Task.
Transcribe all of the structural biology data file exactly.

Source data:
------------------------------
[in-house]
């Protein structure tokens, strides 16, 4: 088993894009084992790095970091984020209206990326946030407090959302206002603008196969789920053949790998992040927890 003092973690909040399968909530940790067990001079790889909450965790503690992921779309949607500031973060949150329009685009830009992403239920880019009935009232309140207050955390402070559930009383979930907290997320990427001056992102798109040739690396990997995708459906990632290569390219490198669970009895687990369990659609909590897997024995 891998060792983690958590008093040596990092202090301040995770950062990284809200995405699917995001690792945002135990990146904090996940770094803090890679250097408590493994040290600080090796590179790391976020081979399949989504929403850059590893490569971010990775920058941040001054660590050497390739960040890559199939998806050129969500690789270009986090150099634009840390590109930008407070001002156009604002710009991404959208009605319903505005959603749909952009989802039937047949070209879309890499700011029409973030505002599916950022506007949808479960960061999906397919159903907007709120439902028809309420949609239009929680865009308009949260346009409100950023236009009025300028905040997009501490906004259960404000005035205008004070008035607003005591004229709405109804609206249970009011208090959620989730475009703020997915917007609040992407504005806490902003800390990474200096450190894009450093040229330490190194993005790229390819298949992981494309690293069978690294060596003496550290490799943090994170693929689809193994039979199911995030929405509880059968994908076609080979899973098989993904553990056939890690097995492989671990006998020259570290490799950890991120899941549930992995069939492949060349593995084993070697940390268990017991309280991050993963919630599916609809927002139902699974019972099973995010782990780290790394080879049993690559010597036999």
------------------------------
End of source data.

[in-house]
């Protein structure tokens, strides 16, 4: 088993894009084992790095970091984020209206990326946030407090959302206002603008196969789920053949790998992040927890 003092973690909040399968909530940790067990001079790889909450965790503690992921779309949607500031973060949150329009685009830009992403239920880019009935009232309140207050955390402070559930009383979930907290997320990427001056992102798109040739690396990997995708459906990632290569390219490198669970009895687990369990659609909590897997024995 891998060792983690958590008093040596990092202090301040995770950062990284809200995405699917995001690792945002135990990146904090996940770094803090890679250097408590493994040290600080090796590179790391976020081979399949989504929403850059590893490569971010990775920058941040001054660590050497390739960040890559199939998806050129969500690789270009986090150099634009840390590109930008407070001002156009604002710009991404959208009605319903505005959603749909952009989802039937047949070209879309890499700011029409973030505002599916950022506007949808479960960061999906397919159903907007709120439902028809309420949609239009929680865009308009949260346009409100950023236009009025300028905040997009501490906004259960404000005035205008004070008035607003005591004229709405109804609206249970009011208090959620989730475009703020997915917007609040992407504005806490902003800390990474200096450190894009450093040229330490190194993005790229390819298949992981494309690293069978690294060596003496550290490799943090994170693929689809193994039979199911995030929405509880059968994908076609080979899973098989993904553990056939890690097995492989671990006998020259570290490799950890991120899941549930992995069939492949060349593995084993070697940390268990017991309280991050993963919630599916609809927002139902699974019972099973995010782990780290790394080879049993690559010597036999």